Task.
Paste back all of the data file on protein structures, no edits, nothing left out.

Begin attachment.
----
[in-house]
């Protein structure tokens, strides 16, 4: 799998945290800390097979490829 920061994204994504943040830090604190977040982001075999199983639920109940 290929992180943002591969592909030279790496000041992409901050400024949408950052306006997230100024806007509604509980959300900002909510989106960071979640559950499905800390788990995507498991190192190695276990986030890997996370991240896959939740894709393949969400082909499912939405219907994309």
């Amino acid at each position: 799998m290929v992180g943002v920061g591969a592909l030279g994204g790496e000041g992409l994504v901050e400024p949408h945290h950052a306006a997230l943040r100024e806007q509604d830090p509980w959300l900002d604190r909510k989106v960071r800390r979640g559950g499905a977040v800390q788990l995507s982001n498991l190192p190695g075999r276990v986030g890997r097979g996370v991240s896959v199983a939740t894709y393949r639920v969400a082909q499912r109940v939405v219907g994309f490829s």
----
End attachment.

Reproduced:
[in-house]
């Protein structure tokens, strides 16, 4: 799998945290800390097979490829 920061994204994504943040830090604190977040982001075999199983639920109940 290929992180943002591969592909030279790496000041992409901050400024949408950052306006997230100024806007509604509980959300900002909510989106960071979640559950499905800390788990995507498991190192190695276990986030890997996370991240896959939740894709393949969400082909499912939405219907994309």
């Amino acid at each position: 799998m290929v992180g943002v920061g591969a592909l030279g994204g790496e000041g992409l994504v901050e400024p949408h945290h950052a306006a997230l943040r100024e806007q509604d830090p509980w959300l900002d604190r909510k989106v960071r800390r979640g559950g499905a977040v800390q788990l995507s982001n498991l190192p190695g075999r276990v986030g890997r097979g996370v991240s896959v199983a939740t894709y393949r639920v969400a082909q499912r109940v939405v219907g994309f490829s």